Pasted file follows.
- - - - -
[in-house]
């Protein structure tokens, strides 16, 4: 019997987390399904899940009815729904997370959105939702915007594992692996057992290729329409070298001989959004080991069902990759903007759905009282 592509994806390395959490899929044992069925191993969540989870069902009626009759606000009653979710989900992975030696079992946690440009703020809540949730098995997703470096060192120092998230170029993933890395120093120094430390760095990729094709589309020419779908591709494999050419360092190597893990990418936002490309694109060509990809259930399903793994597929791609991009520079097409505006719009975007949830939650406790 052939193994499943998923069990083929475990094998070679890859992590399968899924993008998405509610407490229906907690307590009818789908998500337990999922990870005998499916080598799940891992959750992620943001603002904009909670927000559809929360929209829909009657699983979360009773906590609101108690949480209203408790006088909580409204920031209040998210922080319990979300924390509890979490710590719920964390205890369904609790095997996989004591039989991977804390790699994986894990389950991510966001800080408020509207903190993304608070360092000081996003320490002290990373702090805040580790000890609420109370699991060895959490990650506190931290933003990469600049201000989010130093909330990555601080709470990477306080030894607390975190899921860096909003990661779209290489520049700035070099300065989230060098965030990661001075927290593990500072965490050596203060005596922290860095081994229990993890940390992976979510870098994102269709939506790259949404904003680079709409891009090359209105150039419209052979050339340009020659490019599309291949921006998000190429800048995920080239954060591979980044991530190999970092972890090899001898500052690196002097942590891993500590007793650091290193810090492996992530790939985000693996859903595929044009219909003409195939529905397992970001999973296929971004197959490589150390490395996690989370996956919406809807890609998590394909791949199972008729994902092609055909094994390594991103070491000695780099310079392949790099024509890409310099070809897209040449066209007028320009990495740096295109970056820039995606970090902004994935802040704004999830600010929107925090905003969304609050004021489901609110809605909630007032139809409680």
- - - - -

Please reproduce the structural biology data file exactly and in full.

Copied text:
[in-house]
């Protein structure tokens, strides 16, 4: 019997987390399904899940009815729904997370959105939702915007594992692996057992290729329409070298001989959004080991069902990759903007759905009282 592509994806390395959490899929044992069925191993969540989870069902009626009759606000009653979710989900992975030696079992946690440009703020809540949730098995997703470096060192120092998230170029993933890395120093120094430390760095990729094709589309020419779908591709494999050419360092190597893990990418936002490309694109060509990809259930399903793994597929791609991009520079097409505006719009975007949830939650406790 052939193994499943998923069990083929475990094998070679890859992590399968899924993008998405509610407490229906907690307590009818789908998500337990999922990870005998499916080598799940891992959750992620943001603002904009909670927000559809929360929209829909009657699983979360009773906590609101108690949480209203408790006088909580409204920031209040998210922080319990979300924390509890979490710590719920964390205890369904609790095997996989004591039989991977804390790699994986894990389950991510966001800080408020509207903190993304608070360092000081996003320490002290990373702090805040580790000890609420109370699991060895959490990650506190931290933003990469600049201000989010130093909330990555601080709470990477306080030894607390975190899921860096909003990661779209290489520049700035070099300065989230060098965030990661001075927290593990500072965490050596203060005596922290860095081994229990993890940390992976979510870098994102269709939506790259949404904003680079709409891009090359209105150039419209052979050339340009020659490019599309291949921006998000190429800048995920080239954060591979980044991530190999970092972890090899001898500052690196002097942590891993500590007793650091290193810090492996992530790939985000693996859903595929044009219909003409195939529905397992970001999973296929971004197959490589150390490395996690989370996956919406809807890609998590394909791949199972008729994902092609055909094994390594991103070491000695780099310079392949790099024509890409310099070809897209040449066209007028320009990495740096295109970056820039995606970090902004994935802040704004999830600010929107925090905003969304609050004021489901609110809605909630007032139809409680």